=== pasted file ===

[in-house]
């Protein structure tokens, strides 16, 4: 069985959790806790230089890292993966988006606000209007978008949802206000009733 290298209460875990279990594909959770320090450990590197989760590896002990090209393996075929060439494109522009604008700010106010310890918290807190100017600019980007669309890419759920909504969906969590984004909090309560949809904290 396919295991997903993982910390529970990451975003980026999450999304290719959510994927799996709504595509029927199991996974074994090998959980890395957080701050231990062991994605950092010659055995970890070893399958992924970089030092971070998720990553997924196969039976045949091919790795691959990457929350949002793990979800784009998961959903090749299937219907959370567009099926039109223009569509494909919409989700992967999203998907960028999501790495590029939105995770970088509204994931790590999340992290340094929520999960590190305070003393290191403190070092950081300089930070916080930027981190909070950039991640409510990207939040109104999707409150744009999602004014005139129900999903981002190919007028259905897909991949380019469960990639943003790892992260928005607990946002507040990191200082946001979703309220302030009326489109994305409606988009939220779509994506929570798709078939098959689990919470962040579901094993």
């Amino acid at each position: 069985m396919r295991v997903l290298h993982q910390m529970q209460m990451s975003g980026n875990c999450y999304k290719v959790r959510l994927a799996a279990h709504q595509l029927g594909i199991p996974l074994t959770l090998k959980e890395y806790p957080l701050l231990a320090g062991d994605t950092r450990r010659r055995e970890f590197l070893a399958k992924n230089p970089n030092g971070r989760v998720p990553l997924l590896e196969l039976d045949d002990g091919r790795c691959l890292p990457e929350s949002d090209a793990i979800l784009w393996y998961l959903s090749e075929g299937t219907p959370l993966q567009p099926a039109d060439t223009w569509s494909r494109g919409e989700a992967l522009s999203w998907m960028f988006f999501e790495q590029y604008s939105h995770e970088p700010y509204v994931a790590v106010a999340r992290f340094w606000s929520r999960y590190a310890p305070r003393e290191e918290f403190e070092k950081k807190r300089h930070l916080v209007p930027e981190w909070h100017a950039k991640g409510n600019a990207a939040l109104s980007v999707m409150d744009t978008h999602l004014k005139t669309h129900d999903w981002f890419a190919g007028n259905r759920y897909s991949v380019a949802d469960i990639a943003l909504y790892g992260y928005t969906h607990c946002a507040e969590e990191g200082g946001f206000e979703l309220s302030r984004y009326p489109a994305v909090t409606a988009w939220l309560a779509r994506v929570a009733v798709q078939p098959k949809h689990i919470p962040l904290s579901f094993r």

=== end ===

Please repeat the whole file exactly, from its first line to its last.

[in-house]
């Protein structure tokens, strides 16, 4: 069985959790806790230089890292993966988006606000209007978008949802206000009733 290298209460875990279990594909959770320090450990590197989760590896002990090209393996075929060439494109522009604008700010106010310890918290807190100017600019980007669309890419759920909504969906969590984004909090309560949809904290 396919295991997903993982910390529970990451975003980026999450999304290719959510994927799996709504595509029927199991996974074994090998959980890395957080701050231990062991994605950092010659055995970890070893399958992924970089030092971070998720990553997924196969039976045949091919790795691959990457929350949002793990979800784009998961959903090749299937219907959370567009099926039109223009569509494909919409989700992967999203998907960028999501790495590029939105995770970088509204994931790590999340992290340094929520999960590190305070003393290191403190070092950081300089930070916080930027981190909070950039991640409510990207939040109104999707409150744009999602004014005139129900999903981002190919007028259905897909991949380019469960990639943003790892992260928005607990946002507040990191200082946001979703309220302030009326489109994305409606988009939220779509994506929570798709078939098959689990919470962040579901094993």
């Amino acid at each position: 069985m396919r295991v997903l290298h993982q910390m529970q209460m990451s975003g980026n875990c999450y999304k290719v959790r959510l994927a799996a279990h709504q595509l029927g594909i199991p996974l074994t959770l090998k959980e890395y806790p957080l701050l231990a320090g062991d994605t950092r450990r010659r055995e970890f590197l070893a399958k992924n230089p970089n030092g971070r989760v998720p990553l997924l590896e196969l039976d045949d002990g091919r790795c691959l890292p990457e929350s949002d090209a793990i979800l784009w393996y998961l959903s090749e075929g299937t219907p959370l993966q567009p099926a039109d060439t223009w569509s494909r494109g919409e989700a992967l522009s999203w998907m960028f988006f999501e790495q590029y604008s939105h995770e970088p700010y509204v994931a790590v106010a999340r992290f340094w606000s929520r999960y590190a310890p305070r003393e290191e918290f403190e070092k950081k807190r300089h930070l916080v209007p930027e981190w909070h100017a950039k991640g409510n600019a990207a939040l109104s980007v999707m409150d744009t978008h999602l004014k005139t669309h129900d999903w981002f890419a190919g007028n259905r759920y897909s991949v380019a949802d469960i990639a943003l909504y790892g992260y928005t969906h607990c946002a507040e969590e990191g200082g946001f206000e979703l309220s302030r984004y009326p489109a994305v909090t409606a988009w939220l309560a779509r994506v929570a009733v798709q078939p098959k949809h689990i919470p962040l904290s579901f094993r």